He emphasised that India should “continue holding its position, maintain requisite force levels, display it will not bend, while insisting on dialogue as the way forward.”

The setting up of tents also comes just two weeks after External Affairs Minister S Jaishankar held an hour-long bilateral meeting with his Chinese counterpart Wang Yi to discuss the outstanding issues along the Line of Actual Control (LAC) in Ladakh.


'India Made a Mistake By Striking a Partial Deal With China'

Meanwhile, Major General Ashok K Mehta (retd) said, “The tents have been set up in reaction to what Prime Minister Narendra Modi did by wishing the Dalai Lama on his birthday."

"India has no leverage to take a position or dictate the course of events. Though India has been advocating for dialogue, the Chinese are going the way they want to go, to make you beg and crawl. They will talk when they want. The Chinese are showing India the eye."
Major General Ashok K Mehta (retd)

Earlier this month, Chief of Army Staff Gen MM Naravane had said, "The situation along the LAC is normal ever since the disengagement took place in February this year from the northern and southern banks of Pangong lake as well as the Kailash ranges."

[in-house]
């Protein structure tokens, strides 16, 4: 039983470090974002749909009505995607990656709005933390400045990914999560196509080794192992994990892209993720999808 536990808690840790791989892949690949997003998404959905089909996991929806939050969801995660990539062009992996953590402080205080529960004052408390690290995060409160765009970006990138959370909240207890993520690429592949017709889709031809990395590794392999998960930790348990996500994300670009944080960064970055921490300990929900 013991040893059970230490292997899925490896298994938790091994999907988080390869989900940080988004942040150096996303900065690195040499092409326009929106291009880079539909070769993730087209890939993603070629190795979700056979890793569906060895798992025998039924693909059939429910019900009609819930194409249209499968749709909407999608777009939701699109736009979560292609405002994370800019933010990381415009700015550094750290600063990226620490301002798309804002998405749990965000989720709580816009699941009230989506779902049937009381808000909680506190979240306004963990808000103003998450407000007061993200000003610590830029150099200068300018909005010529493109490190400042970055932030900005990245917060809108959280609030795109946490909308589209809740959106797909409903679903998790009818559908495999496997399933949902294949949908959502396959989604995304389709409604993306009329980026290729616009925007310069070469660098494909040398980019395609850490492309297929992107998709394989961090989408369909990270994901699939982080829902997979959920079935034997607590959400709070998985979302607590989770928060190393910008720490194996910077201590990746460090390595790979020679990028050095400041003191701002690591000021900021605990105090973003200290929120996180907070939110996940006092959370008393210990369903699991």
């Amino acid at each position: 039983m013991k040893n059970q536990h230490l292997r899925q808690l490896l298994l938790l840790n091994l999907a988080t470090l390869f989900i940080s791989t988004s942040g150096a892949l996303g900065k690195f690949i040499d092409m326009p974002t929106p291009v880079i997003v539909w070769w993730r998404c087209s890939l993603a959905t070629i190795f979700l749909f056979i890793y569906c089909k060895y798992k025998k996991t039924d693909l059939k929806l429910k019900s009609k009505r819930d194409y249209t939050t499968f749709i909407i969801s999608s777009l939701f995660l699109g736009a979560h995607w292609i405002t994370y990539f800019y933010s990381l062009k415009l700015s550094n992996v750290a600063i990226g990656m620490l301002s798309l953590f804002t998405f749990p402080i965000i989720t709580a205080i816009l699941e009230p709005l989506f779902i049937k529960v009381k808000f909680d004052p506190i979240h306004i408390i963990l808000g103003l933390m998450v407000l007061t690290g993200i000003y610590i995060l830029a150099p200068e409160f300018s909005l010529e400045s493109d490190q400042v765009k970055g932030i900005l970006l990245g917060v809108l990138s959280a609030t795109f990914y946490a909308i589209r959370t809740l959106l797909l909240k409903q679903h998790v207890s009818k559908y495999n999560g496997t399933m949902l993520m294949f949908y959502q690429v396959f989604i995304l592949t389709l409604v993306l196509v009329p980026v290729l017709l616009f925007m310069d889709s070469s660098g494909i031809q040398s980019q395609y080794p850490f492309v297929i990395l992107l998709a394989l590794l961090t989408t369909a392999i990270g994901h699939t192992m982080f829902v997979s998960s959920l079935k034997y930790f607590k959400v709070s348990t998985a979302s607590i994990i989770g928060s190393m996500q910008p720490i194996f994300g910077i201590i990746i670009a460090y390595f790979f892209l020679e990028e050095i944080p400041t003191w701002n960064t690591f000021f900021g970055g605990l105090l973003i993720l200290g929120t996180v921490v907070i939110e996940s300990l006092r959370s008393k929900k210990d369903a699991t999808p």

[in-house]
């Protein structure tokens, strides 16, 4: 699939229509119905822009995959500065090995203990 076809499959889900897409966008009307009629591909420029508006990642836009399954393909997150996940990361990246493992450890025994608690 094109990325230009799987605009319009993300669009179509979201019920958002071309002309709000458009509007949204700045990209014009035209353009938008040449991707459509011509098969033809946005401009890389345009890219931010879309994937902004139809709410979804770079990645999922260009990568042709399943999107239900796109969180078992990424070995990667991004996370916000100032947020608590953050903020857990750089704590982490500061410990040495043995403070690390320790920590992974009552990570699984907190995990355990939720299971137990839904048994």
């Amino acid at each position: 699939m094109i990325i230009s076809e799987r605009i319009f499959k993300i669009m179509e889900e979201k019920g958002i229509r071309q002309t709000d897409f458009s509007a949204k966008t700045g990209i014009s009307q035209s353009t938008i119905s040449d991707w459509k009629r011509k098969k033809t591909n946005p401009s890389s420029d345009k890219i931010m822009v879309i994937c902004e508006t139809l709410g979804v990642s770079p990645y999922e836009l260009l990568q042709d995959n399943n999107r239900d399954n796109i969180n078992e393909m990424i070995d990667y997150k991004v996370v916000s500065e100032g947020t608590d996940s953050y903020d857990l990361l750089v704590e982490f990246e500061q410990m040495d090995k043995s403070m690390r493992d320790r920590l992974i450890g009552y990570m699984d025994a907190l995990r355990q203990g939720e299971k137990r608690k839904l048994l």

However, considering the disengagement a mistake, Major General Mehta (retd) said, “We made a mistake in February by taking a partial deal of withdrawing from Kailash Heights, instead of taking a package deal to disengage from all friction points. Once they got India off the heights, they were happy, as operationally it’s easier for them to strategise.”

China Has No Intention To Negotiate on Aksai Chin

India and China have been engaged in diplomatic and military talks after tensions began rising along the high-altitude border in April 2020.

Even after 11 core-commander-level talks for disengagement and de-escalation at the LAC, the relation between the two countries is still at a crossroads.

Last month, an Indian External Affairs Ministry spokesperson had blamed China’s actions of stationing a large number of troops in border areas and last year’s offensive along the LAC as the reason for the ongoing tensions.

Referring to February's disengagement, Lieutenant General (retd) AK Singh said, "China got us to vacate the Kailash heights, giving us an impression that other friction points will also be resolved, but that hasn’t happened. They will not give up their advantage in these areas so easily. By all accounts, China has no intention to negotiate on Aksai Chin."

Singh further said, "Though the current situation is stable, but tense, chances of a physical clash are low. When troops are in such close proximity things could get out of hand, hence there is a need to de-escalate."

On being asked about the military talks, Singh said, "The military talks have reached a saturation point, though still useful for coordinating confidence-building measures. The government should reopen discussions at the politico-diplomatic level."

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Topics:  Ladakh   Demchok   India China Standoff